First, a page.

Conducting Statistical Analyses

   -  calculate a mean, median, and standard deviation

   -  analyze data and report statistical findings using

      -- a t-test

      -- a Pearson product-moment correlational analysis

      -- a Spearman rank-order correlation, and

      -- a Chi-square test

   -  choose a statistical test appropriate for different combinations of variables and different levels of measurement (e.g., ANOVA, MANOVA, multiple regression, ANCOVA, MANCOVA etc.)

 Acquiring Knowledge and an Understanding of Working with Human Subjects

  - Identifying and discussing ethical issues related to conducting human subject research

 Writing Scholarly Research

  - Writing a scholarly research proposal including an introductory section and a methods section, which will be ready for application if students so desire after the course is completed.

 Required Texts and Materials

Gay, L. R., Mills, G., & Airaisian, P. (2009). Educational Research: Competencies for analysis and application  (8th ed.). Columbus, OH: Merrill/Prentice Hall.


APA (2010).  Publication Manual of the American Psychological Association (6th ed.). Washington, DC: American Psychological Association.


To gain access to the website for this course use an internet browser and type the following as you URL then log in using your UTPA username and password. If you have not activated your UTPA e-mail account you may do so in the Academic Services Building room 1.102. (Department and program announcements will be sent through your UTPA email account. You are to check your UTPA email regularly.)

  • Obtain a UTPA Identification (Bronc) card in the Academic Services Building
  • Obtain a barcode for your ID at the library reference desk  allowing check out  of library materials.
 Recommended Readings

Other required readings will be posted on the website for this course or announced in class meetings.

 COURSE REQUIREMENTS Annotated bibliographies

            To assist you in the development of your research proposal (your main assignment in this course) you will be required to develop and write two annotated bibliographies. The topics of your annotated bibliographies should relate to the research proposal topic you select. The assignments you submit should contain:

  • The assignment heading (i.e. Annotated Bibliography #1) centered on the top
  • Followed by your full name and student identification number (not your social security number) on the second line.  If you are involved in a partnership/group, for the proposal development, write the names of the group members in parenthesis on the line under your name.
  • On the line below your identification number, write a general statement regarding your research intent.
  • On the next line write the complete reference for the first source (it will be typed using APA format specific for the type of source you are using (book, chapter of book, monograph, periodical, paper presentation, etc.). Many magazines, newspapers and websites are not considered credible, scholarly, substantial research sources for the literature that you collect. Therefore, you should avoid them unless you can determine their credibility.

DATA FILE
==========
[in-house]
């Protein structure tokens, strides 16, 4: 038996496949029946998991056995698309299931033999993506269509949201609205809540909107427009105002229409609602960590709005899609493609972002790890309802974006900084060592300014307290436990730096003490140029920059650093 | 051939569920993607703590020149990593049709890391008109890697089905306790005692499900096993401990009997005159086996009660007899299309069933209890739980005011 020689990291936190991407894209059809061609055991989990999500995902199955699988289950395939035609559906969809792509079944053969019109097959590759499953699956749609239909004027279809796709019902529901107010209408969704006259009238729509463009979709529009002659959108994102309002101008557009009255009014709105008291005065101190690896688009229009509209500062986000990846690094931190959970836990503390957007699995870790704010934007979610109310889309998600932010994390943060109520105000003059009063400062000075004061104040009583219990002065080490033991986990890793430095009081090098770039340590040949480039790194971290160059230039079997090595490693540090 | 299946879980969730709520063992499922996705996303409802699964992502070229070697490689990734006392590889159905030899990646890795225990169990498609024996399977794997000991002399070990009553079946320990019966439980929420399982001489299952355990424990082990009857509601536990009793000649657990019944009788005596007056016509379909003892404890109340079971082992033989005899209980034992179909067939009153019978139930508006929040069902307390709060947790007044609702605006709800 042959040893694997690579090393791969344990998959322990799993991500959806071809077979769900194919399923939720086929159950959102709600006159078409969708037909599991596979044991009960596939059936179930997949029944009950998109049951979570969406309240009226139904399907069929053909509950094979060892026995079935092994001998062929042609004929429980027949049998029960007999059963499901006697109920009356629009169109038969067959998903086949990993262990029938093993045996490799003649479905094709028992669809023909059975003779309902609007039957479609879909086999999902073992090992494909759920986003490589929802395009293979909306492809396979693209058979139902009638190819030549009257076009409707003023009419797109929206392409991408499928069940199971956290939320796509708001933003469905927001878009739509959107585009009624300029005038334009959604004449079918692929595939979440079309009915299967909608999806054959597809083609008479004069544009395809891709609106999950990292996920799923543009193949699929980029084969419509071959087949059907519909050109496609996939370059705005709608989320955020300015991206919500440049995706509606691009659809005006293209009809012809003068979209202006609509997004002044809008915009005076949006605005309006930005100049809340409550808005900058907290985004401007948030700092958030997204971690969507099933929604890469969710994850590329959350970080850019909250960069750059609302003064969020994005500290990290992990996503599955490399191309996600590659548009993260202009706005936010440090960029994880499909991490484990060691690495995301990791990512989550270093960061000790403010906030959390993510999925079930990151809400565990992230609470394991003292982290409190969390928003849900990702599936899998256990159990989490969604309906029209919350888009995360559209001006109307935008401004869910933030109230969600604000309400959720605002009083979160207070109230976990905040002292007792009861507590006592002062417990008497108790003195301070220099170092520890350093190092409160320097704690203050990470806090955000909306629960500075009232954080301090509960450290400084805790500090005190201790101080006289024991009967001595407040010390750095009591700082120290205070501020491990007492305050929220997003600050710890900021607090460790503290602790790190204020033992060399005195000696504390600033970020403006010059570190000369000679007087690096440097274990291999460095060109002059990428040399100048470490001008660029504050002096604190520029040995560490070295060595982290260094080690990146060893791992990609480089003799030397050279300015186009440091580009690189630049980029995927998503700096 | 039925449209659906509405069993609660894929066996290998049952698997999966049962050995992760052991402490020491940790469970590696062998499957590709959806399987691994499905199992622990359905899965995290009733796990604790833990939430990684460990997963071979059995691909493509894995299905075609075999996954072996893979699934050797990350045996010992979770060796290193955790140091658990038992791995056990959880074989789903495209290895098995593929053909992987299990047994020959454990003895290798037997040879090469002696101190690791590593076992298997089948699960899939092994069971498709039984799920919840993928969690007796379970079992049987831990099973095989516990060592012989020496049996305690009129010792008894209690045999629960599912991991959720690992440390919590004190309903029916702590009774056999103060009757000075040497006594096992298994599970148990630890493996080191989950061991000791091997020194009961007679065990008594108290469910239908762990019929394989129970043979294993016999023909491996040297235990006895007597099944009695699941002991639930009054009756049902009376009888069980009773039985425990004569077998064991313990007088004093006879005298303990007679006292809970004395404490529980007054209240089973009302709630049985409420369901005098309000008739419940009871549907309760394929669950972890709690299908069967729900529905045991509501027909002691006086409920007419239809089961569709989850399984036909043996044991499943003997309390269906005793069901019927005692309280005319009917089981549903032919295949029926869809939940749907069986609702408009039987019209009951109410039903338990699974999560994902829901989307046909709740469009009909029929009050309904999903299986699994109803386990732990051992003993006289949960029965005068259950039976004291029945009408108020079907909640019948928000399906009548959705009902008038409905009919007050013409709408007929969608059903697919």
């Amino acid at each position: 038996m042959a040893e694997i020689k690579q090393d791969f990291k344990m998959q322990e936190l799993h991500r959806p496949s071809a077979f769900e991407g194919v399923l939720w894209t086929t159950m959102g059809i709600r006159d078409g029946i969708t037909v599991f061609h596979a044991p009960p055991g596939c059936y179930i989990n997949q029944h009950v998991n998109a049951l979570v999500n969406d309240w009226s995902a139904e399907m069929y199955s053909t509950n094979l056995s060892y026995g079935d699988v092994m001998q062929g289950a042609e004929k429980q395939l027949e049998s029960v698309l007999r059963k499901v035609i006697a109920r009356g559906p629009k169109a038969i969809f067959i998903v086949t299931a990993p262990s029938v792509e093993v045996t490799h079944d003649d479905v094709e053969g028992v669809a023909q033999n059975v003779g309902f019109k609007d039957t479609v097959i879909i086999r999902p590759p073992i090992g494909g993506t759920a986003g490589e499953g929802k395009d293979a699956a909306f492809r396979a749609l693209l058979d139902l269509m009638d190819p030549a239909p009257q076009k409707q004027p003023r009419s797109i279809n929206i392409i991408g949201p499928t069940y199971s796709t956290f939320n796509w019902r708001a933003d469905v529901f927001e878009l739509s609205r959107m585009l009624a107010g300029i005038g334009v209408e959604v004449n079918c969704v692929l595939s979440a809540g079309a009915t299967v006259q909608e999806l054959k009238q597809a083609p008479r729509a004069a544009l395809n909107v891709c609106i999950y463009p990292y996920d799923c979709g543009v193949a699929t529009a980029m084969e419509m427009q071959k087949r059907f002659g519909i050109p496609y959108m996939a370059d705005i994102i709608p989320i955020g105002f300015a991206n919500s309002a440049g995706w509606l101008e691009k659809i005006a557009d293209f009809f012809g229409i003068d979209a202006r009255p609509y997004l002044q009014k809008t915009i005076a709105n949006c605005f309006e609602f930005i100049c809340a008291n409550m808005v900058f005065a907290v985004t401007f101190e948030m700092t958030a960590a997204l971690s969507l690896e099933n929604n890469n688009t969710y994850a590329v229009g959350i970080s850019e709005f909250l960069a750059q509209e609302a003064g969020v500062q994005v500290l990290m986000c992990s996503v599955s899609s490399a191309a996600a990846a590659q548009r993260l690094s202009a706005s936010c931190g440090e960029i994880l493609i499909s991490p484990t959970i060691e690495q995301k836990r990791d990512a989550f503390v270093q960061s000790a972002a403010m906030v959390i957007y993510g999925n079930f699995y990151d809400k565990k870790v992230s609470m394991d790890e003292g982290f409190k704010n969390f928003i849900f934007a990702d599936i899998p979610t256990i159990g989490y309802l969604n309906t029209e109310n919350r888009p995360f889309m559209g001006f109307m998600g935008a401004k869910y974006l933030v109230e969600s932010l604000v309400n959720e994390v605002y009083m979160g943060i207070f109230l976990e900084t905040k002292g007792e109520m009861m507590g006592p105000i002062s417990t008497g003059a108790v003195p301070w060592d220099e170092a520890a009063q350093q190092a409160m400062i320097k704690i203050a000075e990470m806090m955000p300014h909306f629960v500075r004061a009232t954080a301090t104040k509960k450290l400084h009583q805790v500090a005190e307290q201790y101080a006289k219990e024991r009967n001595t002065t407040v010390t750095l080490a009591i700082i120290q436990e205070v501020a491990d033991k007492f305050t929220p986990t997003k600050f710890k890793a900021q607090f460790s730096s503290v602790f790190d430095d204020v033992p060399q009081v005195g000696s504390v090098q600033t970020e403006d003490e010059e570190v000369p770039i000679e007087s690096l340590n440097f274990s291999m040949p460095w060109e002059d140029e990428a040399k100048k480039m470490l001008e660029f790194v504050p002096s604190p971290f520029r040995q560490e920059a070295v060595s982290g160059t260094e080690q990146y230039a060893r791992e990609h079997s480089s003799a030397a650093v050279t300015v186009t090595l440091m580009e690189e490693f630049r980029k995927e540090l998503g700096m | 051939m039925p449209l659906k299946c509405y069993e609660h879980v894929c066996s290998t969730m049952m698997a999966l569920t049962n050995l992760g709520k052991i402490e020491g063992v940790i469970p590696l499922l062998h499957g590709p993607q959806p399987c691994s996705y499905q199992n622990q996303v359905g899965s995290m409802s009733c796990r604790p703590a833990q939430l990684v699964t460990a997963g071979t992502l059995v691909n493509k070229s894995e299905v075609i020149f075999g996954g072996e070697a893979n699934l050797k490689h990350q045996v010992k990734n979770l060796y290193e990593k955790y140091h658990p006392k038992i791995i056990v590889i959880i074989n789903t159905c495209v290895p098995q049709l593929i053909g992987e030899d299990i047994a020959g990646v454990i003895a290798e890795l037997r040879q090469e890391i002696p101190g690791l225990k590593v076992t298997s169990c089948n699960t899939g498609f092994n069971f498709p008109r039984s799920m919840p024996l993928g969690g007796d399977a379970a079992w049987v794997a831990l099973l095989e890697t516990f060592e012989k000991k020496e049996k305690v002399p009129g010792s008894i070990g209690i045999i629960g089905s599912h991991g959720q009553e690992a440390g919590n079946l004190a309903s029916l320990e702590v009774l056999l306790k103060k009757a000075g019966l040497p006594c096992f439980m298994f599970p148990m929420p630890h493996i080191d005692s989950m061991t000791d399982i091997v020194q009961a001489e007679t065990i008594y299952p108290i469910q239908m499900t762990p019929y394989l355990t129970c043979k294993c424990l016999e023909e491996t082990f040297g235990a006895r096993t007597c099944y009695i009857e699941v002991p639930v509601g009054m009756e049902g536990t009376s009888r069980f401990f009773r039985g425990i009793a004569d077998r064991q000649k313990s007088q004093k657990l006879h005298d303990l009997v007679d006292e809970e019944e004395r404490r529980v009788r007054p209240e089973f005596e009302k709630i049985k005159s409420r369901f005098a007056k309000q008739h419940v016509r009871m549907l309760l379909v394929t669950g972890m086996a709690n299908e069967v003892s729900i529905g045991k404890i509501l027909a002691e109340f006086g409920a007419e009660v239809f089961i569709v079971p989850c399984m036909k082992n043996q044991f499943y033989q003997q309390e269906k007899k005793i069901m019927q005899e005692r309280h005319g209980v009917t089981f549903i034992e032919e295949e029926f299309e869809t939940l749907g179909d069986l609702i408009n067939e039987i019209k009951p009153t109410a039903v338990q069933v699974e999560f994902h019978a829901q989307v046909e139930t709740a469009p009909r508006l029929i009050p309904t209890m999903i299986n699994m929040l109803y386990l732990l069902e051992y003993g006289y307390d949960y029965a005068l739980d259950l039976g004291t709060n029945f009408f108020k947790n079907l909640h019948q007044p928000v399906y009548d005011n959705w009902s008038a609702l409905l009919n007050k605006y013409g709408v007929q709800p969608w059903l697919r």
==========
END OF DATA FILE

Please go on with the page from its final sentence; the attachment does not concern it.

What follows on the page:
• After the reference, you will present a synopsis of the most significant parts of the literature source that you have retrieved. This will consist of just one paragraph. The information should be related to the research topic you select for the course and thus the proposal you will write.
  • The remaining four sources will be developed in the same fashion--complete reference followed by the one-paragraph synapses.

Each annotated bibliography assignment will consist of five (5) sources (references and abstracts/summaries/synapses) and is not to exceed 5 double spaced pages. You will be held individually accountable for these assignments, i.e., each student will prepare their own annotated bibliographies. If you are working in pairs/groups for your proposal development, you need to converse with your group member(s) to make sure you do not turn in duplicate sources in your annotated bibliographies. The weighted grade for this assignment consists of content (50%) and APA style (50%). For an example of an annotated bibliography see the resource folder on the web page and open handout 1.

 Reference list

To provide you with an opportunity to fine tune your skills in manuscript writing of references or work cited you will produce a reference list based on the annotated bibliographies you have already completed. The assignment you turn in should contain the assignment title (References) centered on the top followed by your name and student identification number on the line below. If you are involved in group work for your proposal development, write the names of your group members in parentheses on the line under your name. On the line below your name or group member names, type the complete reference for the first source using APA format specific for the type of source you are using (book, chapter of book, monograph, periodical, etc.). The reference list must follow APA 6th Edition manuscript format. You will be held individually accountable for this assignment. If you are working in groups for your proposal development, you need to converse with your group members to make sure you do not turn in duplicate sources in your reference lists. For an example of a reference list see the Resource Folder for Handout 2 on the web page.